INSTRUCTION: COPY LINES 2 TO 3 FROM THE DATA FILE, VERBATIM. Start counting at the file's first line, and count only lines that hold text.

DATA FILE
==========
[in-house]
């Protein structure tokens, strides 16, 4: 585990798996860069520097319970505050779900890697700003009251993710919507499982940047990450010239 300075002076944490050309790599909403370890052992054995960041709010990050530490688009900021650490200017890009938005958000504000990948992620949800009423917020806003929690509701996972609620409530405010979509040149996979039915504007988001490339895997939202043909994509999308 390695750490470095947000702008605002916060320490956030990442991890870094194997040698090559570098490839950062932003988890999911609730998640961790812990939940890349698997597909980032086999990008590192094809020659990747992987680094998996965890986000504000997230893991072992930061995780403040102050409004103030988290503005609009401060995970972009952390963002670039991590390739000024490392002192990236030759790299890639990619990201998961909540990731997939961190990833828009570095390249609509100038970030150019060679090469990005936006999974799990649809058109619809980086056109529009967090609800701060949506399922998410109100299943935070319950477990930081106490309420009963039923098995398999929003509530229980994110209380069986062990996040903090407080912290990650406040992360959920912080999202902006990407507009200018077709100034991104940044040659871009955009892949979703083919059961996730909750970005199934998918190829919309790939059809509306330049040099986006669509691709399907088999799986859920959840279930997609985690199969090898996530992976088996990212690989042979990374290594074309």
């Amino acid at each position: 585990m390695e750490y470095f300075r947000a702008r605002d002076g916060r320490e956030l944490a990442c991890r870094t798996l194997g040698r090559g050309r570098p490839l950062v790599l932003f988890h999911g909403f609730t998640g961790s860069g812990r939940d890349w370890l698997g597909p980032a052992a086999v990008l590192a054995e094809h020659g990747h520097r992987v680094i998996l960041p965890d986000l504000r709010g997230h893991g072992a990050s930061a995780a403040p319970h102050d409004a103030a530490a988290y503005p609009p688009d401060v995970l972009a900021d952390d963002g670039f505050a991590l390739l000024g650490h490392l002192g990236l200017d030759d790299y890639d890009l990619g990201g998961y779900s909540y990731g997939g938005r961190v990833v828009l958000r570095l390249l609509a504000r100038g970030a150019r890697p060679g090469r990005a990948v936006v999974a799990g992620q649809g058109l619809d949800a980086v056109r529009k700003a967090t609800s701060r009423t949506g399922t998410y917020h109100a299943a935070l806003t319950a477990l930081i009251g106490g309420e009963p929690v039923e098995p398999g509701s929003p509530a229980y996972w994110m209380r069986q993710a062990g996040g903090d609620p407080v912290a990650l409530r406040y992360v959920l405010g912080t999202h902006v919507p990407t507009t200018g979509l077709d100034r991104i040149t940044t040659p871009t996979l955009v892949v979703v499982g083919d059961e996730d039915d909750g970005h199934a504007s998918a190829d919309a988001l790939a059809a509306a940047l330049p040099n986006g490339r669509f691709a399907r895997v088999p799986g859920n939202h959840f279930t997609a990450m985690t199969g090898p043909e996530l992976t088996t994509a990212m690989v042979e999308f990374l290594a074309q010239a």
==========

């Protein structure tokens, strides 16, 4: 585990798996860069520097319970505050779900890697700003009251993710919507499982940047990450010239 300075002076944490050309790599909403370890052992054995960041709010990050530490688009900021650490200017890009938005958000504000990948992620949800009423917020806003929690509701996972609620409530405010979509040149996979039915504007988001490339895997939202043909994509999308 390695750490470095947000702008605002916060320490956030990442991890870094194997040698090559570098490839950062932003988890999911609730998640961790812990939940890349698997597909980032086999990008590192094809020659990747992987680094998996965890986000504000997230893991072992930061995780403040102050409004103030988290503005609009401060995970972009952390963002670039991590390739000024490392002192990236030759790299890639990619990201998961909540990731997939961190990833828009570095390249609509100038970030150019060679090469990005936006999974799990649809058109619809980086056109529009967090609800701060949506399922998410109100299943935070319950477990930081106490309420009963039923098995398999929003509530229980994110209380069986062990996040903090407080912290990650406040992360959920912080999202902006990407507009200018077709100034991104940044040659871009955009892949979703083919059961996730909750970005199934998918190829919309790939059809509306330049040099986006669509691709399907088999799986859920959840279930997609985690199969090898996530992976088996990212690989042979990374290594074309």
């Amino acid at each position: 585990m390695e750490y470095f300075r947000a702008r605002d002076g916060r320490e956030l944490a990442c991890r870094t798996l194997g040698r090559g050309r570098p490839l950062v790599l932003f988890h999911g909403f609730t998640g961790s860069g812990r939940d890349w370890l698997g597909p980032a052992a086999v990008l590192a054995e094809h020659g990747h520097r992987v680094i998996l960041p965890d986000l504000r709010g997230h893991g072992a990050s930061a995780a403040p319970h102050d409004a103030a530490a988290y503005p609009p688009d401060v995970l972009a900021d952390d963002g670039f505050a991590l390739l000024g650490h490392l002192g990236l200017d030759d790299y890639d890009l990619g990201g998961y779900s909540y990731g997939g938005r961190v990833v828009l958000r570095l390249l609509a504000r100038g970030a150019r890697p060679g090469r990005a990948v936006v999974a799990g992620q649809g058109l619809d949800a980086v056109r529009k700003a967090t609800s701060r009423t949506g399922t998410y917020h109100a299943a935070l806003t319950a477990l930081i009251g106490g309420e009963p929690v039923e098995p398999g509701s929003p509530a229980y996972w994110m209380r069986q993710a062990g996040g903090d609620p407080v912290a990650l409530r406040y992360v959920l405010g912080t999202h902006v919507p990407t507009t200018g979509l077709d100034r991104i040149t940044t040659p871009t996979l955009v892949v979703v499982g083919d059961e996730d039915d909750g970005h199934a504007s998918a190829d919309a988001l790939a059809a509306a940047l330049p040099n986006g490339r669509f691709a399907r895997v088999p799986g859920n939202h959840f279930t997609a990450m985690t199969g090898p043909e996530l992976t088996t994509a990212m690989v042979e999308f990374l290594a074309q010239a």